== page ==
Contee says he was “shocked” that the Army did not quickly agree to deploy the National Guard.

“The Army staff responded that they were not refusing to send them, but wanted to know the plan and did not like the optics of boots on the ground at the Capitol,” he said.

Lawmakers said they will use the hearing to determine what security is needed in Washington moving forward.

The committee chairs, Sens. Amy Klobuchar, D-Minn., and Gary Peters, D-Mich., said another hearing will include representatives from the Department of Defense, FBI, Homeland Security, and other agencies. Lawmakers from both parties said they want to prevent incidents like the siege from ever happening again.

Earlier this month, ABC News obtained a copy of a letter sent by Sund, who said the intelligence leading up to the event didn’t indicate it would become as violent as it did.

“Perfect hindsight does not change the fact that nothing in our collective experience or our intelligence – including intelligence provided by FBI, Secret Service, Department of Homeland Security (DHS) and D.C. Metropolitan Police (MPD) – indicated that a well-coordinated, armed assault on the Capitol might occur on Jan. 6,” Sund wrote.

In his letter, he wrote intelligence officials indicated Jan. 6 would be similar to previous mostly peaceful post-election demonstrations in November and December.

Sund said he directed the Capitol Police to have every sworn officer working, and activated seven Civil Disturbance Unit platoons, which included approximately 250 officers. Four of those platoons were equipped with helmets, protective clothing and shields.

On Jan. 5, Sund hosted a virtual meeting focused on the Jan. 6 event as well as the inauguration. “During the meeting, no entity, including the FBI, provided any intelligence indicating that there would be a coordinated violent attack on the United States Capitol by thousands of well-equipped armed insurrectionists,” Sund wrote.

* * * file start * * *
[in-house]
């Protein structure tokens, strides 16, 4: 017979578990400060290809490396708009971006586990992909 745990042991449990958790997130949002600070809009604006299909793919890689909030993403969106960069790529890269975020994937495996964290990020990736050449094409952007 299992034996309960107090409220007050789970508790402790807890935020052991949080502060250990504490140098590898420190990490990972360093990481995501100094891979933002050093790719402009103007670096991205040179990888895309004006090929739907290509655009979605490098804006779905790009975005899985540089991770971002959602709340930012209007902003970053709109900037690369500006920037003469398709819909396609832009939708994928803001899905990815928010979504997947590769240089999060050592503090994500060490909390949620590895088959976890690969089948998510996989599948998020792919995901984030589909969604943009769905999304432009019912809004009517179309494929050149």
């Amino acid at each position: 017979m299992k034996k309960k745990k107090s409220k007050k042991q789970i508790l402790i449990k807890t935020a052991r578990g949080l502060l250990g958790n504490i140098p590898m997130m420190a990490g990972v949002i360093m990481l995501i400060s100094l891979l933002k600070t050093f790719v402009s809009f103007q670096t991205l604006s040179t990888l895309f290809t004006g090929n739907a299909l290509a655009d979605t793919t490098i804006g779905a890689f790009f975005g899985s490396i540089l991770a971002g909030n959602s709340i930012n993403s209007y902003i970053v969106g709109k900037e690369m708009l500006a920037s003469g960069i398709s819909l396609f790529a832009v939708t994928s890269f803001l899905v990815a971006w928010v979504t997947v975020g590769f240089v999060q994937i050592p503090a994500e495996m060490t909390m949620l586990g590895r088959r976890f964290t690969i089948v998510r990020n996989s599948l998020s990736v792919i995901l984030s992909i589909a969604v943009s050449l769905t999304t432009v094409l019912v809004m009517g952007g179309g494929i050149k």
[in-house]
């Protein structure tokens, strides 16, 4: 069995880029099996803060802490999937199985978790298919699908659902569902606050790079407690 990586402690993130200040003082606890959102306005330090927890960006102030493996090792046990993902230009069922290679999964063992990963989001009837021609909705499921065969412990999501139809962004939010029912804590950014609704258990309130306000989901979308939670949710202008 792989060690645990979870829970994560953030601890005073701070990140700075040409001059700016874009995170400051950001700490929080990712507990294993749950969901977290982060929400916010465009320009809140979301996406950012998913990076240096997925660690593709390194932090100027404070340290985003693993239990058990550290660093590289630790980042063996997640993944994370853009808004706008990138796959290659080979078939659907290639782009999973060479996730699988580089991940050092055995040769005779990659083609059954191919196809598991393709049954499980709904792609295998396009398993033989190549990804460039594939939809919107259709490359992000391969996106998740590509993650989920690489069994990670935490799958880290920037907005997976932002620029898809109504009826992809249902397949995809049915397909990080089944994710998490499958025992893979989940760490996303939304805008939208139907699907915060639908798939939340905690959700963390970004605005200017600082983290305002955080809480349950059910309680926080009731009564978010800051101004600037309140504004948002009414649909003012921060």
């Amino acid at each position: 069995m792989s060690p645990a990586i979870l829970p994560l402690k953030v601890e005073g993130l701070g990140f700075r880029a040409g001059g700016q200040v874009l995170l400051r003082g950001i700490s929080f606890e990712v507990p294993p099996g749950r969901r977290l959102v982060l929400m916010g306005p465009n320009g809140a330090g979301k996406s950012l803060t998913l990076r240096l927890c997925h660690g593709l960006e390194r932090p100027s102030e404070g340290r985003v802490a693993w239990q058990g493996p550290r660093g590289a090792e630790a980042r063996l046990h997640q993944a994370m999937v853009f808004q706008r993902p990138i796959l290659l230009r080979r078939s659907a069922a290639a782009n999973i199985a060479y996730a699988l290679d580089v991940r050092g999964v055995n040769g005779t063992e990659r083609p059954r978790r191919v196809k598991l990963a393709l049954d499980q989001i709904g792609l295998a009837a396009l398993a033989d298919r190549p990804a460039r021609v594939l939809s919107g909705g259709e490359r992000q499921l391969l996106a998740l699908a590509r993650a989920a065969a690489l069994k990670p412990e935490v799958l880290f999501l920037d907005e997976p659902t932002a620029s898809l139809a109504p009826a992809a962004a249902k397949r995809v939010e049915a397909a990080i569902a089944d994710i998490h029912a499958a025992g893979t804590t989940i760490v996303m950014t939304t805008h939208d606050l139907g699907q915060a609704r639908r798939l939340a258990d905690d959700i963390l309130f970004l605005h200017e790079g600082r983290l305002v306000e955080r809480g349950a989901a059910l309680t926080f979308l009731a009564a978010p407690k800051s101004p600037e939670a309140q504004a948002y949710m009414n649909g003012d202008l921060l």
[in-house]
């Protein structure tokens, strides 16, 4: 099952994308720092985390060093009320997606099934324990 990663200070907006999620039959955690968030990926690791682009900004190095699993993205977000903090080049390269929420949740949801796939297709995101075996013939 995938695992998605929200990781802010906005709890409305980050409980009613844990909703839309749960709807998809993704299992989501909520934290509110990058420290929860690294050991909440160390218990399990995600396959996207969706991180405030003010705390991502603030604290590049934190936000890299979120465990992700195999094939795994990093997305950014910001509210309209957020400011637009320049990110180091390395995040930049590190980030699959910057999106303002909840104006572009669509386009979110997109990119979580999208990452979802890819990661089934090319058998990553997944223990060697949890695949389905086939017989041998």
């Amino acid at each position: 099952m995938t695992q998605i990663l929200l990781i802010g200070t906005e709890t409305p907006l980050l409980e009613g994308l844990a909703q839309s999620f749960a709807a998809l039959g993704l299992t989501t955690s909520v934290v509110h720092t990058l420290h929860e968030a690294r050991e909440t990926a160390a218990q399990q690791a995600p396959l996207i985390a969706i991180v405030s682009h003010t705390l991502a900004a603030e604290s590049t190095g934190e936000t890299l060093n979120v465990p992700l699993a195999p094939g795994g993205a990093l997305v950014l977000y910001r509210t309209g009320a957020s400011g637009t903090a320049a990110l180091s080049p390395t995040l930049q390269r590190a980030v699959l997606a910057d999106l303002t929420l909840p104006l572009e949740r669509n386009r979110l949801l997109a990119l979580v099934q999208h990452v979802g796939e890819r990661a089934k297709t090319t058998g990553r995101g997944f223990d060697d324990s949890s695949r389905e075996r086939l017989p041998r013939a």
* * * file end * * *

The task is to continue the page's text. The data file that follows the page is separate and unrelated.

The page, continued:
“There is no question that on Jan. 6, a breakdown of leadership, preparation and response allowed domestic terrorists — including white supremacist and anti-government groups — to breach the Capitol in an attempt to overturn a free and fair election,” Peters told ABC News in a statement. “The American people deserve to know how it happened and what actions lawmakers will take to prevent hate groups and dangerous conspiracy theorists from further attacking our country.”

“The entire intelligence community seems to have missed this,” he added.

In his opening remarks, the ranking member on the Senate Homeland Security and Governmental Affairs Committee, Sen. Rob Portman, R-Ohio, remembered Capitol Police officer Howard Liebengood, who days afterward died by suicide. “No officer was more dedicated to the mission of the Capitol Hill Police Department admission and duty to serve and protect. And I’m proud to call him a friend,” Portman said.

Portman added he wants to know why “the Capitol was overtaken in a matter of hours, we need to know whether Capitol Police officers were properly trained and equipped to respond to an attack on the Capitol, and if not, why not. And we need to know why the Capitol complex itself was so vulnerable and insecure, that it could be so easily overrun.”

“The outrageous, deadly, and destructive attack marks a sad day in the history of our country,” Sen. Roy Blunt, R-Mo., told ABC News in a statement. “The officers who defended the Capitol that day deserve to be recognized and praised for their valiant efforts.” He added, “our institutions are durable, but I hope they will never again be tested in this way.”

Klobuchar told CNN on Monday that she wants to know what exactly happened with the National Guard and why there was a delay in deployment.